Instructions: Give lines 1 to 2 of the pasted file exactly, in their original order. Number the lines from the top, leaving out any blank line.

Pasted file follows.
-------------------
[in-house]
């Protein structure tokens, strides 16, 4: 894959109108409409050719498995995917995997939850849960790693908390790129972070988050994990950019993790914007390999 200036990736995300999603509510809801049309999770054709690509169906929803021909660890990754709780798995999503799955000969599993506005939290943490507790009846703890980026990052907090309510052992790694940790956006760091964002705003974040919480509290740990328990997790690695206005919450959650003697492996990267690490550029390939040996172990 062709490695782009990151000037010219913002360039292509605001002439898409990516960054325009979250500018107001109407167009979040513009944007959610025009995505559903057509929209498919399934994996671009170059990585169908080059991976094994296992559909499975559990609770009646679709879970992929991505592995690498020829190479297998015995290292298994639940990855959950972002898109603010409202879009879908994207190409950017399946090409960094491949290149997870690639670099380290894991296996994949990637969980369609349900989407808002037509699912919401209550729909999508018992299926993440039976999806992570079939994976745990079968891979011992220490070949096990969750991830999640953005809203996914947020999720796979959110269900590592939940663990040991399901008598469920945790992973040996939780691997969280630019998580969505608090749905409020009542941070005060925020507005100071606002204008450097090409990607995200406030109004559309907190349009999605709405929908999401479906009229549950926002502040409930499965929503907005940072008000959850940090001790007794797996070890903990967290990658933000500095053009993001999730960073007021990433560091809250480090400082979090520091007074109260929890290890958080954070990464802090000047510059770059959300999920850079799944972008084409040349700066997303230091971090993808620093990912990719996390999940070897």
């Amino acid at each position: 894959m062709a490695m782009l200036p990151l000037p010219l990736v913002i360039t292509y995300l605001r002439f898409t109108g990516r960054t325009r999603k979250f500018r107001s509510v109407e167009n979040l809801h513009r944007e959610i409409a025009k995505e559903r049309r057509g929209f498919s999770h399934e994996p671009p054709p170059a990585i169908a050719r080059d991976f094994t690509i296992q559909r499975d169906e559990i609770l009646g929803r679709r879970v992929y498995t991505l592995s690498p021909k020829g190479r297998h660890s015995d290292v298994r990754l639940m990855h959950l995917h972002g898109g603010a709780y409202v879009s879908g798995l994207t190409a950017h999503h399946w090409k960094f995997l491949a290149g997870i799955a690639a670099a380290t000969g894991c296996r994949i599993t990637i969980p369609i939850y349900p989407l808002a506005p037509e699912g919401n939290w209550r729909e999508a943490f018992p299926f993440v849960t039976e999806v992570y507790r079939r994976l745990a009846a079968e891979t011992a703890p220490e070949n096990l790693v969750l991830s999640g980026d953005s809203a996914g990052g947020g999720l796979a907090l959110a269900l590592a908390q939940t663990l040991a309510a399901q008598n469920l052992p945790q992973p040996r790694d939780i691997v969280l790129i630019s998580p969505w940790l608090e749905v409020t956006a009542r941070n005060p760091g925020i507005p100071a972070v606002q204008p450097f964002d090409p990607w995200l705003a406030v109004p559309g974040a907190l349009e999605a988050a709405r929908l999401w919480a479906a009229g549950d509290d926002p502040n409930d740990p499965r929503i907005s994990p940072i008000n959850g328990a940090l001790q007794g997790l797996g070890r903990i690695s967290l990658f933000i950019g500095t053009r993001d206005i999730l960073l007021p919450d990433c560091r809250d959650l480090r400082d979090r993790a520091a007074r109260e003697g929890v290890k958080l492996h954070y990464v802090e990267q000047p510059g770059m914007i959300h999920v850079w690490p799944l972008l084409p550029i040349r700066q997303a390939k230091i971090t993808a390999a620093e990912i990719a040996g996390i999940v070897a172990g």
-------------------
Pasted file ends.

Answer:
[in-house]
């Protein structure tokens, strides 16, 4: 894959109108409409050719498995995917995997939850849960790693908390790129972070988050994990950019993790914007390999 200036990736995300999603509510809801049309999770054709690509169906929803021909660890990754709780798995999503799955000969599993506005939290943490507790009846703890980026990052907090309510052992790694940790956006760091964002705003974040919480509290740990328990997790690695206005919450959650003697492996990267690490550029390939040996172990 062709490695782009990151000037010219913002360039292509605001002439898409990516960054325009979250500018107001109407167009979040513009944007959610025009995505559903057509929209498919399934994996671009170059990585169908080059991976094994296992559909499975559990609770009646679709879970992929991505592995690498020829190479297998015995290292298994639940990855959950972002898109603010409202879009879908994207190409950017399946090409960094491949290149997870690639670099380290894991296996994949990637969980369609349900989407808002037509699912919401209550729909999508018992299926993440039976999806992570079939994976745990079968891979011992220490070949096990969750991830999640953005809203996914947020999720796979959110269900590592939940663990040991399901008598469920945790992973040996939780691997969280630019998580969505608090749905409020009542941070005060925020507005100071606002204008450097090409990607995200406030109004559309907190349009999605709405929908999401479906009229549950926002502040409930499965929503907005940072008000959850940090001790007794797996070890903990967290990658933000500095053009993001999730960073007021990433560091809250480090400082979090520091007074109260929890290890958080954070990464802090000047510059770059959300999920850079799944972008084409040349700066997303230091971090993808620093990912990719996390999940070897």